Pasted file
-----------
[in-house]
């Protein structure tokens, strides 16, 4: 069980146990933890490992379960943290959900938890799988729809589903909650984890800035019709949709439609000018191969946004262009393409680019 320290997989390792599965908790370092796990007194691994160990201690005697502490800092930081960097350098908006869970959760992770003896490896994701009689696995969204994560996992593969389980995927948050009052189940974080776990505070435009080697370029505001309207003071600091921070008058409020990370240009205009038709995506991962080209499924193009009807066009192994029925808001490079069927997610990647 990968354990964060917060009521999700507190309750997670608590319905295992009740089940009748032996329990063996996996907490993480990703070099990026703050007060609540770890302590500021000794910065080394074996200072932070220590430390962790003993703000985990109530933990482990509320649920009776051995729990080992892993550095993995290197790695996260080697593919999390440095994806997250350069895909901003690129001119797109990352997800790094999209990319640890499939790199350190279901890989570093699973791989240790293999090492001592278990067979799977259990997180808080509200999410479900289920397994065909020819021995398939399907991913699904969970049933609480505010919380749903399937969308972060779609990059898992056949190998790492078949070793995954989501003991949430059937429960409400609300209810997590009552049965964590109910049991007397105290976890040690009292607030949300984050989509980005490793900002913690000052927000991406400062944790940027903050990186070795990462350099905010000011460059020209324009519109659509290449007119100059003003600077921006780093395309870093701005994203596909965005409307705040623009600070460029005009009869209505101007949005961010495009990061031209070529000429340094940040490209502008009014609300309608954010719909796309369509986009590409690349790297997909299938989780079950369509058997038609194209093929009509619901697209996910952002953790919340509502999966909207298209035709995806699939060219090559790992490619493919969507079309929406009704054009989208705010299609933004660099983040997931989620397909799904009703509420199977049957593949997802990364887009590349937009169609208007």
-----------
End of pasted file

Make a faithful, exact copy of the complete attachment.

[in-house]
């Protein structure tokens, strides 16, 4: 069980146990933890490992379960943290959900938890799988729809589903909650984890800035019709949709439609000018191969946004262009393409680019 320290997989390792599965908790370092796990007194691994160990201690005697502490800092930081960097350098908006869970959760992770003896490896994701009689696995969204994560996992593969389980995927948050009052189940974080776990505070435009080697370029505001309207003071600091921070008058409020990370240009205009038709995506991962080209499924193009009807066009192994029925808001490079069927997610990647 990968354990964060917060009521999700507190309750997670608590319905295992009740089940009748032996329990063996996996907490993480990703070099990026703050007060609540770890302590500021000794910065080394074996200072932070220590430390962790003993703000985990109530933990482990509320649920009776051995729990080992892993550095993995290197790695996260080697593919999390440095994806997250350069895909901003690129001119797109990352997800790094999209990319640890499939790199350190279901890989570093699973791989240790293999090492001592278990067979799977259990997180808080509200999410479900289920397994065909020819021995398939399907991913699904969970049933609480505010919380749903399937969308972060779609990059898992056949190998790492078949070793995954989501003991949430059937429960409400609300209810997590009552049965964590109910049991007397105290976890040690009292607030949300984050989509980005490793900002913690000052927000991406400062944790940027903050990186070795990462350099905010000011460059020209324009519109659509290449007119100059003003600077921006780093395309870093701005994203596909965005409307705040623009600070460029005009009869209505101007949005961010495009990061031209070529000429340094940040490209502008009014609300309608954010719909796309369509986009590409690349790297997909299938989780079950369509058997038609194209093929009509619901697209996910952002953790919340509502999966909207298209035709995806699939060219090559790992490619493919969507079309929406009704054009989208705010299609933004660099983040997931989620397909799904009703509420199977049957593949997802990364887009590349937009169609208007």